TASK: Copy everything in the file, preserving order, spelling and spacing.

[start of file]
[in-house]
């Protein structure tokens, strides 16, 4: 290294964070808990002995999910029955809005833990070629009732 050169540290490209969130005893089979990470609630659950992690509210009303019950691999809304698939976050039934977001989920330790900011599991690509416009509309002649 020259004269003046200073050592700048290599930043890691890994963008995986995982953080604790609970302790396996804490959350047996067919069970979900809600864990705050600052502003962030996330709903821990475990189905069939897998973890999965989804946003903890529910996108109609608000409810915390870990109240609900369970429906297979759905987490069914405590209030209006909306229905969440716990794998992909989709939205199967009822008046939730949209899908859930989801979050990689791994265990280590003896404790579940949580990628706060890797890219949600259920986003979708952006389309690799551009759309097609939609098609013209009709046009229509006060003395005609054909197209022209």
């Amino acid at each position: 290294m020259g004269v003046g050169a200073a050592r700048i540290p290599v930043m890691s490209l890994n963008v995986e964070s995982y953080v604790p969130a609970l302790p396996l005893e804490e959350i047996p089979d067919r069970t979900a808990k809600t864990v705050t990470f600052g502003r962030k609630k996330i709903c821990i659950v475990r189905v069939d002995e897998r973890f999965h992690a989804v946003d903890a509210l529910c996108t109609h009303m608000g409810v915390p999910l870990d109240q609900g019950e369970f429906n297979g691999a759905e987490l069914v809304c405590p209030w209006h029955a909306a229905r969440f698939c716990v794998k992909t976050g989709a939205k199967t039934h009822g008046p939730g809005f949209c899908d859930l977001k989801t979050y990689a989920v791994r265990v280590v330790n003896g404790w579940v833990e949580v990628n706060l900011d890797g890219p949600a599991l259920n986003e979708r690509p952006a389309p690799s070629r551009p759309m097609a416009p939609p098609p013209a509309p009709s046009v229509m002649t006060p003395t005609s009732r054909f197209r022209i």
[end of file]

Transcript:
[in-house]
């Protein structure tokens, strides 16, 4: 290294964070808990002995999910029955809005833990070629009732 050169540290490209969130005893089979990470609630659950992690509210009303019950691999809304698939976050039934977001989920330790900011599991690509416009509309002649 020259004269003046200073050592700048290599930043890691890994963008995986995982953080604790609970302790396996804490959350047996067919069970979900809600864990705050600052502003962030996330709903821990475990189905069939897998973890999965989804946003903890529910996108109609608000409810915390870990109240609900369970429906297979759905987490069914405590209030209006909306229905969440716990794998992909989709939205199967009822008046939730949209899908859930989801979050990689791994265990280590003896404790579940949580990628706060890797890219949600259920986003979708952006389309690799551009759309097609939609098609013209009709046009229509006060003395005609054909197209022209």
């Amino acid at each position: 290294m020259g004269v003046g050169a200073a050592r700048i540290p290599v930043m890691s490209l890994n963008v995986e964070s995982y953080v604790p969130a609970l302790p396996l005893e804490e959350i047996p089979d067919r069970t979900a808990k809600t864990v705050t990470f600052g502003r962030k609630k996330i709903c821990i659950v475990r189905v069939d002995e897998r973890f999965h992690a989804v946003d903890a509210l529910c996108t109609h009303m608000g409810v915390p999910l870990d109240q609900g019950e369970f429906n297979g691999a759905e987490l069914v809304c405590p209030w209006h029955a909306a229905r969440f698939c716990v794998k992909t976050g989709a939205k199967t039934h009822g008046p939730g809005f949209c899908d859930l977001k989801t979050y990689a989920v791994r265990v280590v330790n003896g404790w579940v833990e949580v990628n706060l900011d890797g890219p949600a599991l259920n986003e979708r690509p952006a389309p690799s070629r551009p759309m097609a416009p939609p098609p013209a509309p009709s046009v229509m002649t006060p003395t005609s009732r054909f197209r022209i």